Background: In developing countries, introduction of pneumococcal conjugate vaccine has not eliminated circulation of vaccine serotypes. Vaccinating pregnant mothers to increase antibody concentrations in their newborn infants may reduce the acquisition of pneumococcal carriage and subsequent risk of disease. We explored the efficacy of passive immunity, attributable to anti-protein and anti-capsular pneumococcal antibodies, against acquisition of carriage.Methods: We examined the rate of nasopharyngeal acquisition of pneumococci in the first 90 days of life associated with varying anti-capsular and anti-protein antibody concentrations in infant cord/maternal venous blood in Kilifi, Kenya. We used multivariable Cox proportional hazard models to estimate continuous functions relating acquisition of nasopharyngeal carriage to the concentration of maternally-derived antibody.Results: Cord blood or maternal venous samples were collected from 976 mother-infant pairs. Pneumococci were acquired 561 times during 33,905 person-days of follow up. Increasing concentrations of anti-protein antibodies were associated with either a reduction (PhtD1, PspAFam2, Spr0096, StkP) or, paradoxically, an increase (CbpA, LytC, PcpA, PiaA, PspAFam1, RrgBT4) in acquisition rate. We observed a non-significant reduction in the incidence of homologous carriage acquisition with high concentrations of maternally-derived anti-capsular antibodies to five serotypes (6A, 6B, 14, 19F and 23F).Conclusion: The protective efficacy of several anti-protein antibodies supports the strategy of maternal vaccination to protect young infants from carriage and invasive disease. We were not able to demonstrate that passive anti-capsular antibodies were protective against carriage acquisition at naturally occurring concentrations though it remains possible they may do so at the higher concentrations elicited by vaccination.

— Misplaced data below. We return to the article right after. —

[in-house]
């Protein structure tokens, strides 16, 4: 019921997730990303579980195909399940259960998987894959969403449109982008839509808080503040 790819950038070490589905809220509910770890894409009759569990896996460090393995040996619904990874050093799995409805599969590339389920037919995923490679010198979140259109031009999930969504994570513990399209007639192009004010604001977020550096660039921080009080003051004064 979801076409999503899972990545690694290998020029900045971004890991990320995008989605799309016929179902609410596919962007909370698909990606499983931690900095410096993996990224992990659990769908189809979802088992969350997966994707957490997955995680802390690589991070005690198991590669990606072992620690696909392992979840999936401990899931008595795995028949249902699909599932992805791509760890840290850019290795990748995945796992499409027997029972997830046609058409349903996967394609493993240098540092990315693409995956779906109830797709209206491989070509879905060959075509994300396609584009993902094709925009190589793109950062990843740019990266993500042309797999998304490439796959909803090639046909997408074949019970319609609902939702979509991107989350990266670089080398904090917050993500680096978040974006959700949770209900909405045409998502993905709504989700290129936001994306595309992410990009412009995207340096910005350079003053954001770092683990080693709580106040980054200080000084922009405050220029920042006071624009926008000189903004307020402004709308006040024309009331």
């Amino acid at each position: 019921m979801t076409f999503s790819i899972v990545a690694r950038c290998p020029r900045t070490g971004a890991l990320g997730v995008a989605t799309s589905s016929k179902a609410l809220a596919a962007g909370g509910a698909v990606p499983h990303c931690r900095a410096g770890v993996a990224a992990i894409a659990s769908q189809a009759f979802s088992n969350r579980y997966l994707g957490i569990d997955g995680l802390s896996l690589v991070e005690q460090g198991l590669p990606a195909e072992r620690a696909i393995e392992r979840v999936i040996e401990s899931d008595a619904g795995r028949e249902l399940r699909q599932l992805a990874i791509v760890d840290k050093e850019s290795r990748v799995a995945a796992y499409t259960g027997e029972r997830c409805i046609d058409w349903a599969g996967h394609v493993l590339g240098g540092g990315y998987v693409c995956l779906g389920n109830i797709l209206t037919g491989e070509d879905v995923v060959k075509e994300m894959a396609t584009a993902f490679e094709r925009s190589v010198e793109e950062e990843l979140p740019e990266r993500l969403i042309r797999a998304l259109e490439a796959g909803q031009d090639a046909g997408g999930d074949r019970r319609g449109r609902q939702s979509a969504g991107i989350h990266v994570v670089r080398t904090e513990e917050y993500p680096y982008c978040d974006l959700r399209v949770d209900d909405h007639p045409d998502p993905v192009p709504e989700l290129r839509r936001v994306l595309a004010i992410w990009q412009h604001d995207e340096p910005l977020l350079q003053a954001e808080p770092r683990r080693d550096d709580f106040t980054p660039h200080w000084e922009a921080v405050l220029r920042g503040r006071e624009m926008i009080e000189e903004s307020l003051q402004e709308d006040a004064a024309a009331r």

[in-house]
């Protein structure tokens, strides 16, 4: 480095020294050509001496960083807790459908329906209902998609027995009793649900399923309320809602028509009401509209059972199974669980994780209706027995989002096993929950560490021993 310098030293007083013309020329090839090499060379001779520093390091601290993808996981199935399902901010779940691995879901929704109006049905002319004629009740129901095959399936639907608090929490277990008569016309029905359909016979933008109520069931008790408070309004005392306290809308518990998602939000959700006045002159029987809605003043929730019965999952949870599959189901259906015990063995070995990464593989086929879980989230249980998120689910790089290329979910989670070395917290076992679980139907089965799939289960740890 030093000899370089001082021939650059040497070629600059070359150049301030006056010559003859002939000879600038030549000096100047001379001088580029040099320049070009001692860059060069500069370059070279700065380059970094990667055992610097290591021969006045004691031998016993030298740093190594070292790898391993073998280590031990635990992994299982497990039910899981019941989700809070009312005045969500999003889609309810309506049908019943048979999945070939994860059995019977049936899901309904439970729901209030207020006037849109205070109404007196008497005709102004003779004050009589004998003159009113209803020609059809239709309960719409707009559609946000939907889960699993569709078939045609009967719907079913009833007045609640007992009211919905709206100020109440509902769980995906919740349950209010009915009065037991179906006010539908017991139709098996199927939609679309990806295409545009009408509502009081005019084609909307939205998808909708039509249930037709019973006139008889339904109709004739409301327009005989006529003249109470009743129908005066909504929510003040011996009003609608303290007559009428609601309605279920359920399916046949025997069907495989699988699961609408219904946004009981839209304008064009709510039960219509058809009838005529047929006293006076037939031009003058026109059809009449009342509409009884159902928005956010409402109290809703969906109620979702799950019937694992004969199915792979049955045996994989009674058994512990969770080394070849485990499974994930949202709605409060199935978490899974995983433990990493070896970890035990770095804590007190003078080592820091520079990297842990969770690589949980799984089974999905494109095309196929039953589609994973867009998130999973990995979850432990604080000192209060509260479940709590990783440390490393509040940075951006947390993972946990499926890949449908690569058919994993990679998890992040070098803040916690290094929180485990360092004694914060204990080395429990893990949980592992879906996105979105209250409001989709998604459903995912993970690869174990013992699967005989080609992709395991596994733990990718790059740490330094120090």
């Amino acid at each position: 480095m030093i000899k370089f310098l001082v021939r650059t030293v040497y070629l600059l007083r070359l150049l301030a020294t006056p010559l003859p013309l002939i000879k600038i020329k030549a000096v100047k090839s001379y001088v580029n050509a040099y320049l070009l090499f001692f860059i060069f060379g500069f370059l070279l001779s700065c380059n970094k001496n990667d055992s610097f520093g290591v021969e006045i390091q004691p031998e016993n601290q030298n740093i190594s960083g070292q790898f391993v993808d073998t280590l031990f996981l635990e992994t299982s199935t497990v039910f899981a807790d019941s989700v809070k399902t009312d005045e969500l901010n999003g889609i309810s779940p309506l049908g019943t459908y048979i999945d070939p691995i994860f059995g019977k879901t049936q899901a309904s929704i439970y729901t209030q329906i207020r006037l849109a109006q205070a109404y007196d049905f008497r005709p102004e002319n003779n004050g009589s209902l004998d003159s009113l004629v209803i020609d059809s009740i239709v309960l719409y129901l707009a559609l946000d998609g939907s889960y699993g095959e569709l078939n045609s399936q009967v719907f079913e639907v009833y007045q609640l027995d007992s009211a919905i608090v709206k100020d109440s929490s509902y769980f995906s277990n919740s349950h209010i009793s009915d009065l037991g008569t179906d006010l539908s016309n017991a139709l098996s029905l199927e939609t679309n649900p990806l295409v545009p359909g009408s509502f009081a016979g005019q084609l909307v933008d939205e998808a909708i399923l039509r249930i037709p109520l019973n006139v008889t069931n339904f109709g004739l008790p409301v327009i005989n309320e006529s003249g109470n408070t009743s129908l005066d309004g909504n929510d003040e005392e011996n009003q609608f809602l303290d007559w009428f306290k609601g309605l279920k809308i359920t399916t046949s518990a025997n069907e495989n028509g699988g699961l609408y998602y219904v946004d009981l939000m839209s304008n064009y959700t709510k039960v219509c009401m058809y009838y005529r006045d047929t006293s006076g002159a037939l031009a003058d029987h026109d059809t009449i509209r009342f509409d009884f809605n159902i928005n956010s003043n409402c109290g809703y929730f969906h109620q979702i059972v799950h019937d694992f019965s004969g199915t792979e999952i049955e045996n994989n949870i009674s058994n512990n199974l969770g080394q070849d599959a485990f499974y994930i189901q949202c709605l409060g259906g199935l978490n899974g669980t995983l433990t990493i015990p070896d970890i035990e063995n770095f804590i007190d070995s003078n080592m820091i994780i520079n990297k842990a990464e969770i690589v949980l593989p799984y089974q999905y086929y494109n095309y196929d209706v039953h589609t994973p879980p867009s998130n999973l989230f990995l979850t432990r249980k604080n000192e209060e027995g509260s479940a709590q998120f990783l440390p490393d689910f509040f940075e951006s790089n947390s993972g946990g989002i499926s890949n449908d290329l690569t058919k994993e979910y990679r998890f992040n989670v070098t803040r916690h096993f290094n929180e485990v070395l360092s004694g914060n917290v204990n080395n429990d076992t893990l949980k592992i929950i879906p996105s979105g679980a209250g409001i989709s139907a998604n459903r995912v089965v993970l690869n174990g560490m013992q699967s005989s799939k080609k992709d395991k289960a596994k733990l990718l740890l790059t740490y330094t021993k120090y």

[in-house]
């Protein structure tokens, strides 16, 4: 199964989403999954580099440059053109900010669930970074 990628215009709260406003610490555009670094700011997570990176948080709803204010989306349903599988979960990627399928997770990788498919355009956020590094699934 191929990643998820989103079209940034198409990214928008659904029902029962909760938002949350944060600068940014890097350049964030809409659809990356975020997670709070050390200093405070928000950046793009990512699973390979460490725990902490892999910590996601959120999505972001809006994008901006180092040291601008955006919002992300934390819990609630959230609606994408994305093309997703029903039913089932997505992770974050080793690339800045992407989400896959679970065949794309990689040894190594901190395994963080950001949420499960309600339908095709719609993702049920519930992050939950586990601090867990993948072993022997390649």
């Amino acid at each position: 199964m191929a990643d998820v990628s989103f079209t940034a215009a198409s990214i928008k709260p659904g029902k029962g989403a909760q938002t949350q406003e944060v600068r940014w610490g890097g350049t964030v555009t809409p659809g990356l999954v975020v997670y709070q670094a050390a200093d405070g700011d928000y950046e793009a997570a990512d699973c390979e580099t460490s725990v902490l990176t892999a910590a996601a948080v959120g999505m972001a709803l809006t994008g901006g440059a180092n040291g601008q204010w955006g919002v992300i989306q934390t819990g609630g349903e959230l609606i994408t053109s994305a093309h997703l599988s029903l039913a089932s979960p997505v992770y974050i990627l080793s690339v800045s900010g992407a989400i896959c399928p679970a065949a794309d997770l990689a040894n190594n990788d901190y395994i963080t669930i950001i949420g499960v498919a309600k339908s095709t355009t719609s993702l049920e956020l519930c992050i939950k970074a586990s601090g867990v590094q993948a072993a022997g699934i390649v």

Ojal, J., Goldblatt, D., Tigoi, C., Scott, J.A.G.